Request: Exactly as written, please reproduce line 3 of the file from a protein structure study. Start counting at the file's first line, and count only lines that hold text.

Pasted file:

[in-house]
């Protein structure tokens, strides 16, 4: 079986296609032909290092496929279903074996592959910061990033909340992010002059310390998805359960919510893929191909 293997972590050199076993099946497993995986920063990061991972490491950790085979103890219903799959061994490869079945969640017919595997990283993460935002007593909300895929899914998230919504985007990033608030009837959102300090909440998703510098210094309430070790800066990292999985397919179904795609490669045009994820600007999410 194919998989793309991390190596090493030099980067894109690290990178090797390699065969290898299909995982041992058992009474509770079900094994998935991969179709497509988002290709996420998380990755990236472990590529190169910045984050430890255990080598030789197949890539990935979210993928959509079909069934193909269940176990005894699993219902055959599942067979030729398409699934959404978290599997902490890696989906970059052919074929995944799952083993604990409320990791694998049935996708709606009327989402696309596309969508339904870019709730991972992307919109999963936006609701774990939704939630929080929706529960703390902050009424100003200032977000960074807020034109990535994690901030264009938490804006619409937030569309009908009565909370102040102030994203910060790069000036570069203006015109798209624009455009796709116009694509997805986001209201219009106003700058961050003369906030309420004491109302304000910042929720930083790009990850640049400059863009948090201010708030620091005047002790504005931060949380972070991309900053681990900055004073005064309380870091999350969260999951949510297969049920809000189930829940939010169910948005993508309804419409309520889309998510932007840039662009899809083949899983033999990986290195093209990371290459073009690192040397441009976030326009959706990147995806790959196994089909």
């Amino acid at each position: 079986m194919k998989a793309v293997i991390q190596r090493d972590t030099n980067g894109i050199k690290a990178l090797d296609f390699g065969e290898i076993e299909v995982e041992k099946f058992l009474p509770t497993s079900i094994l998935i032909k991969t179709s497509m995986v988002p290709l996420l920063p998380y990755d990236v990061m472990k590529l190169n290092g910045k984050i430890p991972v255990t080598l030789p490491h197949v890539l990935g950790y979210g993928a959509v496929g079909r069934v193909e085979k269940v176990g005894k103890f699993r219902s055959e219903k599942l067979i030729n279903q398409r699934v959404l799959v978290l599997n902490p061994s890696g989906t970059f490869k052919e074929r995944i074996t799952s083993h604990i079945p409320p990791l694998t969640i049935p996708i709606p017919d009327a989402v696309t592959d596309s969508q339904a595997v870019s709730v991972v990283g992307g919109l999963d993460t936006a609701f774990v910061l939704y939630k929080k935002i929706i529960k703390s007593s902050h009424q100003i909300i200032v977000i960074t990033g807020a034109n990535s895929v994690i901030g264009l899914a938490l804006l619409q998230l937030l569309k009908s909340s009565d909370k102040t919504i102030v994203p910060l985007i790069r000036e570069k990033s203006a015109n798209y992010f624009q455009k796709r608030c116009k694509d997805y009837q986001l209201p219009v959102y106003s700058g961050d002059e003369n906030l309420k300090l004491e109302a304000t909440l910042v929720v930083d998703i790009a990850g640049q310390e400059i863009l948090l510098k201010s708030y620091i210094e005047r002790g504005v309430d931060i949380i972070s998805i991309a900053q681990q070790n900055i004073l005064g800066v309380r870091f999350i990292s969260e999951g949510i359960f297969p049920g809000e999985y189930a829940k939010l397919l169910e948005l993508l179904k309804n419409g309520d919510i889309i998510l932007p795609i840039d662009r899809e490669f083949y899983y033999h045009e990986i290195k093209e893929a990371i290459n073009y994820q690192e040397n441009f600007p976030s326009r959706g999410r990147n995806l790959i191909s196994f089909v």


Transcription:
């Amino acid at each position: 079986m194919k998989a793309v293997i991390q190596r090493d972590t030099n980067g894109i050199k690290a990178l090797d296609f390699g065969e290898i076993e299909v995982e041992k099946f058992l009474p509770t497993s079900i094994l998935i032909k991969t179709s497509m995986v988002p290709l996420l920063p998380y990755d990236v990061m472990k590529l190169n290092g910045k984050i430890p991972v255990t080598l030789p490491h197949v890539l990935g950790y979210g993928a959509v496929g079909r069934v193909e085979k269940v176990g005894k103890f699993r219902s055959e219903k599942l067979i030729n279903q398409r699934v959404l799959v978290l599997n902490p061994s890696g989906t970059f490869k052919e074929r995944i074996t799952s083993h604990i079945p409320p990791l694998t969640i049935p996708i709606p017919d009327a989402v696309t592959d596309s969508q339904a595997v870019s709730v991972v990283g992307g919109l999963d993460t936006a609701f774990v910061l939704y939630k929080k935002i929706i529960k703390s007593s902050h009424q100003i909300i200032v977000i960074t990033g807020a034109n990535s895929v994690i901030g264009l899914a938490l804006l619409q998230l937030l569309k009908s909340s009565d909370k102040t919504i102030v994203p910060l985007i790069r000036e570069k990033s203006a015109n798209y992010f624009q455009k796709r608030c116009k694509d997805y009837q986001l209201p219009v959102y106003s700058g961050d002059e003369n906030l309420k300090l004491e109302a304000t909440l910042v929720v930083d998703i790009a990850g640049q310390e400059i863009l948090l510098k201010s708030y620091i210094e005047r002790g504005v309430d931060i949380i972070s998805i991309a900053q681990q070790n900055i004073l005064g800066v309380r870091f999350i990292s969260e999951g949510i359960f297969p049920g809000e999985y189930a829940k939010l397919l169910e948005l993508l179904k309804n419409g309520d919510i889309i998510l932007p795609i840039d662009r899809e490669f083949y899983y033999h045009e990986i290195k093209e893929a990371i290459n073009y994820q690192e040397n441009f600007p976030s326009r959706g999410r990147n995806l790959i191909s196994f089909v």